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The launch of a new ICT development campaign

Article - February 13, 2014
e-Governance is quite a buzzword at the moment, with the government busy implementing more digital platforms to widen access to information. One of the most popular developments is the new e-Agriculture programme
THE GOVERNMENT OF CÔTE D’IVOIRE HOPES ITS E-AGRICULTURE PROGRAMME WILL HELP MAINTAIN THE ATTRACTION OF LIVING IN RURAL AREAS
Determined to speed up economic development, the government of Côte d’Ivoire – through the Ministry of Post and ICT – has launched an ambitious ICT development campaign. 
 
The new initiative aims to improve the country’s IT infrastructure, introduce electronic banking services at post office-level and set up a birth registration system using mobile technology. Other components include boosting people’s internet access, stimulating e-commerce, establishing ICT as a formal subject at schools, and developing a far-reaching e-Agriculture programme. 
 
“Farming is our country’s foremost important asset. Côte d’Ivoire benefits from mineral resources, but our economy remains largely based on agriculture,” says Minister of Post and ICT Bruno Nabagné Koné. 
 
The new Ivoirian e-Agriculture programme, first and foremost, aims to connect all structures that directly and indirectly touch onto the farming sector, including research bodies, marketing, administration, the private sector and government. “The idea is to ensure that all players can communicate directly with one another, and have access to the same reliable information,” says Mr Koné.
 
Secondly, the farming initiative has the objective to educate farmers about modern agricultural techniques, whilst improving their access to reliable and relevant data. It has always been challenging to train and inform farmers in Côte d’Ivoire because it required the government to go from village to village. “This was too difficult,” Mr Koné notes.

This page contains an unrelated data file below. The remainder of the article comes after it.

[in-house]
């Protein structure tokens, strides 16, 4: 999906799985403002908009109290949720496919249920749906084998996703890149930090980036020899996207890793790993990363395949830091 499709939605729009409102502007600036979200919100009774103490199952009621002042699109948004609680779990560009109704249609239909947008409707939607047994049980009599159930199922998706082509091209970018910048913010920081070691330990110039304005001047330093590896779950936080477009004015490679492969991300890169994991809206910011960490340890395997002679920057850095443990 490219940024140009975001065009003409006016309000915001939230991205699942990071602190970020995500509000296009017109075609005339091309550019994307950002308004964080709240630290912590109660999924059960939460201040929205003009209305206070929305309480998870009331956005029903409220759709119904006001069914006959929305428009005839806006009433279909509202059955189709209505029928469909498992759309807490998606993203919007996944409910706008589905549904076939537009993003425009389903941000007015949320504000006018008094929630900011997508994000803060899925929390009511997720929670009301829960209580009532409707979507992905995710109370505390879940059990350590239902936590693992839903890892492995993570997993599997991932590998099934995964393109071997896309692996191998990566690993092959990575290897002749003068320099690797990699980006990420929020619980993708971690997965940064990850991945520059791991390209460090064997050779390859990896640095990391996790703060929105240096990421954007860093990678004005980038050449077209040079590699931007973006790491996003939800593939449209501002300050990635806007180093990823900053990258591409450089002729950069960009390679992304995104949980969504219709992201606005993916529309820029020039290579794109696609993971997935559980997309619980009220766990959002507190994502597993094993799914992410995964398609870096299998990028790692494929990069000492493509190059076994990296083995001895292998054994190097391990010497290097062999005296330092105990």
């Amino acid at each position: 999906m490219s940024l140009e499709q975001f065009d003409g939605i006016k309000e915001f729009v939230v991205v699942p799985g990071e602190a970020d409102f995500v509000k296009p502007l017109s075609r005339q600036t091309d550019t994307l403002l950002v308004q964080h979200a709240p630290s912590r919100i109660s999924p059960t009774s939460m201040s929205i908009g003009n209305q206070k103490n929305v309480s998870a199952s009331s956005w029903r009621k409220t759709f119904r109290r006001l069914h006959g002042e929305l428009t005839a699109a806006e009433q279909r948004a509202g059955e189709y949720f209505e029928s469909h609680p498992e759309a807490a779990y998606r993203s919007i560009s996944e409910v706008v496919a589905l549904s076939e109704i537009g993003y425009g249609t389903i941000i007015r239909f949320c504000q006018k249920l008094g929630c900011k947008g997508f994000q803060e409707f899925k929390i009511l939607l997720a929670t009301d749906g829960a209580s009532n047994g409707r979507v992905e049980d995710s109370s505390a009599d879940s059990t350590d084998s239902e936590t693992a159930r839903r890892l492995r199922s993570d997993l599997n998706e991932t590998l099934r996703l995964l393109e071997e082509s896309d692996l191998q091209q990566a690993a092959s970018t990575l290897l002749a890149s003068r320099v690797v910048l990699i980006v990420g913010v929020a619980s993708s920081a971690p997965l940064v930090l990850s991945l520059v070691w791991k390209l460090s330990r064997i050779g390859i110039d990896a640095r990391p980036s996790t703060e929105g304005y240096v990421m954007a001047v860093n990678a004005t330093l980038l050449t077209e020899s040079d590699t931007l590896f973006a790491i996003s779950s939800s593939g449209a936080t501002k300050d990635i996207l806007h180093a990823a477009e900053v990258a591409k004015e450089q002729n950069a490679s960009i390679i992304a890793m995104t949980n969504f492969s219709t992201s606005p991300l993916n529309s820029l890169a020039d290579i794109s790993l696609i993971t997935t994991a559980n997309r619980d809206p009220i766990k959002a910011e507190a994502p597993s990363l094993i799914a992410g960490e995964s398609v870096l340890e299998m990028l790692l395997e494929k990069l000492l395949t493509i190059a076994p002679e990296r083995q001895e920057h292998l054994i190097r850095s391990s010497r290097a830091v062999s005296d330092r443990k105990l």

The new policy by-passes this, says the minister. “Teaching farmers about how they can improve their production through the adoption of better farming techniques, while providing them with reliable data, is much easier when using electronic and digital solutions. It only requires the click of a button,” he says. 
 
The third priority of the e-agriculture programme is to obtain a better overview of Côte d’Ivoire’s agricultural landscape. “Currently we don’t know which regions have a surplus, and of what products, and which regions are struggling with a shortage and growing demand. We want to centralise that inventory,” Mr Koné comments.

Lastly, tapping into the potential of the digital world is expected to improve farmers’ access to market price information. “Many farmers in Côte d’Ivoire are lost. They often don’t know at what price a certain product is purchased, and what the international exchange rates are,” Mr Koné says. “By using IT solutions, farmers can find out what price they should ask for their products and what the best time is to sell.”
 
Apart from helping farmers, boosting agricultural production and increasing economic growth, the government of Côte d’Ivoire hopes that its e-Agriculture programme will help rural areas remain attractive. “Everyone moves to town these days, because towns have amenities villages do not have. If young villagers have access to the internet and are connected to the rest of the world, they perhaps won’t want to leave. Human resources are vital to our rural areas and agricultural sector. We need to retain them there,” concludes the minister.

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